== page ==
Another lovely artist habitat up by the wilds of UCSC and Pogonip is that of Jeannine Niehaus,  Artist #240. The yard, the teahouse and her sure-handed thrown and slip-decorated pieces all play well together. Since I have a fall birthday, I was thinking of her bright maple leaf decorations on a little sumpin’ sumpin’….I know….a mug!!!! How about TWO? (Middle right and back in the top photo.) Jeannine never stopped long enough to pose; her yard was full of aficionados. (I waited until they briefly cleared from her teahouse deck to take this shot.) She was cheerfully watering her bedding plants and chatting the while and setting a fine example of how to genuinely represent.








Just look at the smiling Hank Scott, Artist #235 at Saltwater Pottery! He’s a first-timer to Open Studios, but obviously NOT to pottery and decorating. With a clear palette and style, I think he’s found a lively following. I bought one vase for me (short with red dots) and one for my mom (creamy with bamboo), both seen below. His late 1800s home is a well-restored Santa Cruz original and  it was SRO by the time I was there. I think he might feel encouraged!







So….the one photo op I did not get to take was with Geof Nicastro, Artist #163 and Rocky Lewycky, Artist #162. They both are showing in the expansive space behind Clay Creation on Soquel Avenue and have a wide and sympatico offering. I was just settling in for a spell and selecting a blue impressed cylinder mug of Geof’s (seen at the top left) when a huge crowd descended upon the two – I’m talking a couple dozen folks on a bus tour! Lucky Geof and Rocky! –  I held my mug close, pressed money into Geof’s hands and left through the back path in the hedge. Sometimes it’s like that! Love you two, and here’s to a fruitful Encore Weekend! I toast your creativity. SO wanted a panoramic shot….take one and send it to me….I’ll include it here.



Last stop:  the engaging Jasper Marino, Artist #149, holding the two pieces I bought from him, both variants of his dense, graffiti-influenced  calligraphy. The mug is up front in the top shot and the tumbler on the left rear down below. (Oh, and time to switch to drinking out of my  Jasper mug.) We had a few moments in his very personal space to talk about self-perceptions and what next-level functioning might entail. “Thoughts become things, baby!”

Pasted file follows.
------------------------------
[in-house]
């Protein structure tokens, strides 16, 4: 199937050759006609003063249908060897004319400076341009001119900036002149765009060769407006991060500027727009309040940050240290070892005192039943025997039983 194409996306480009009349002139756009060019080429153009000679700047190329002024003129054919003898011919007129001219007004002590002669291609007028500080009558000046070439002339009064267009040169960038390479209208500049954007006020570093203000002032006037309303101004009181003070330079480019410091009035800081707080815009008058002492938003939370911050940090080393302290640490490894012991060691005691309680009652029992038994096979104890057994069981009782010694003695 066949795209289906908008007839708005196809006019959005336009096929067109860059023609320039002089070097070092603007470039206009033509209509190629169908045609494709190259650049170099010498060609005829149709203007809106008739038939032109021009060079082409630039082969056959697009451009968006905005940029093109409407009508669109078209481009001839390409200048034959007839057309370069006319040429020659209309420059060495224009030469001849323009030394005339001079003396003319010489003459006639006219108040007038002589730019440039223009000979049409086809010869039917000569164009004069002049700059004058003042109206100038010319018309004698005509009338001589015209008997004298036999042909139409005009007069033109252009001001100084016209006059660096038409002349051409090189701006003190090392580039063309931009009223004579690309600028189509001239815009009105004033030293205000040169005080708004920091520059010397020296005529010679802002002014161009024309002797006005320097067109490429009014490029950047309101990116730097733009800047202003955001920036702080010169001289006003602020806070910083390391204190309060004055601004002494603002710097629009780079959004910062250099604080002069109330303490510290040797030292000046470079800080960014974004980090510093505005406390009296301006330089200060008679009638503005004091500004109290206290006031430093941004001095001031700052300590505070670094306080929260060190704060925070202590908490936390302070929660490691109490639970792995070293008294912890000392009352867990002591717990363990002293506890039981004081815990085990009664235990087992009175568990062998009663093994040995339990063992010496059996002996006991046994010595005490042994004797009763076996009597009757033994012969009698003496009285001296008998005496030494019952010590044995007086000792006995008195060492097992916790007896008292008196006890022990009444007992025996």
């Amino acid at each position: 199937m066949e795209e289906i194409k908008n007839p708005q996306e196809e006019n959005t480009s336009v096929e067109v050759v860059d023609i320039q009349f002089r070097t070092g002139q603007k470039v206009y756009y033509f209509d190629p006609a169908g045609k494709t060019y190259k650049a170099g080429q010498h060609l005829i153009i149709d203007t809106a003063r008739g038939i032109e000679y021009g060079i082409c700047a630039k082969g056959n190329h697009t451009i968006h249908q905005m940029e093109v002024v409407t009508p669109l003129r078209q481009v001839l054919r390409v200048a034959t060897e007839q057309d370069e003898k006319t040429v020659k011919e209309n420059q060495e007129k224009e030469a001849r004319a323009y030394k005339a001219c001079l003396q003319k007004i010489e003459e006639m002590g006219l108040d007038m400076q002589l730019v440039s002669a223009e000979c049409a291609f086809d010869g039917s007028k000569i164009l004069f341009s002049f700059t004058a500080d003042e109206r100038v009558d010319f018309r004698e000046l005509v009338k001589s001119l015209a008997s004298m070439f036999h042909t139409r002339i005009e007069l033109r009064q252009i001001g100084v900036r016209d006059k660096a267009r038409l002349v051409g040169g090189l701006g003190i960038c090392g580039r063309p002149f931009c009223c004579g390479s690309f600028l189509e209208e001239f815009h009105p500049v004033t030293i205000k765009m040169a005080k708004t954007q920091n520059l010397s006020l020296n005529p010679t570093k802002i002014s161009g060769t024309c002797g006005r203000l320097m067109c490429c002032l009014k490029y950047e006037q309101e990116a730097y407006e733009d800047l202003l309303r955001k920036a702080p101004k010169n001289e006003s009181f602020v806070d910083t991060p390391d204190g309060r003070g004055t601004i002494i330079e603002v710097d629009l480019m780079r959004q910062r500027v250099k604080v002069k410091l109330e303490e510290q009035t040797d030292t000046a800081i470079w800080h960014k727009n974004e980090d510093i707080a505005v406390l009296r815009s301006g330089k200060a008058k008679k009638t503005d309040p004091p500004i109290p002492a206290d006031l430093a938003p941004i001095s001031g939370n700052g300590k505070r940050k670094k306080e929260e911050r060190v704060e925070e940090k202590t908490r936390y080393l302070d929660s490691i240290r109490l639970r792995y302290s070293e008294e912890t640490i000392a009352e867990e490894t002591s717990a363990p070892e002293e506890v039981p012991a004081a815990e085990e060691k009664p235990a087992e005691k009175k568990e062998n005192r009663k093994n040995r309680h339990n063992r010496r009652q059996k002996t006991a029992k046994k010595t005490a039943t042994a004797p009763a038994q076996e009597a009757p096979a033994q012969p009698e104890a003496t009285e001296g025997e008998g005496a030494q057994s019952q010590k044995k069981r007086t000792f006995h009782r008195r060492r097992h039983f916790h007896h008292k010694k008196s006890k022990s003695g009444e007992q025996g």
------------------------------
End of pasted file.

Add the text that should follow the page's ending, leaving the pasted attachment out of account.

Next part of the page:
So, that’s a full day touring the environs of eight ceramic artists in my tribe on the Cultural Council of Santa Cruz County’s annual Open Studios Art Tour. We are rich beyond belief here in the Fifth Most Artistic Locale in the US.




~Liz Crain, who is proud to be associated with these fellow ceramic artists and the many more she couldn’t get to either because there is still only one of her (dang it!) or because they are holding Open Studios at the same time she is. Tribe, just the same! Oh, and notice everything hunted and gathered today – even the grenade –  was thrown on a potter’s wheel, which Liz does not do herself, but profoundly appreciates.

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Versatility Plus Meaning: Fifteen Blogs

Sometimes I think that blogging is over-rated, or even should be dead. It’s had its Fifteen Minutes of Fame and should know when to leave the stage to allow us to enjoy some fresher and more engaging interchange. I feel this about writing mine because at times I just don’t want to talk and I especially don’t want to write about what I don’t want to talk about, so I don’t.  What is all this thrashing around with words? What did I enjoy before blog-keeping?

I often strongly feel this ache for the metamorphosis of bloggery  when skimming the relentless bleats of others out there yammering into the blogosphere. They drown each other out with thin opinions, baldfaced marketing (OK, SELLING IT) and yawnable or precious writing. They don’t need to exit the stage, they need to take a flying leap into the mosh pit.

Pretty jaded of me, right? And yes, I know to click away and mostly do. Except…..Except……

Except, there are naturellement blogs I find enthralling, unreal, hilarious, titillating, challenging, informative, irresistible. And, regardless of topic and writing style,  it’s always because it’s the person coming through the screen to evoke my response and connection.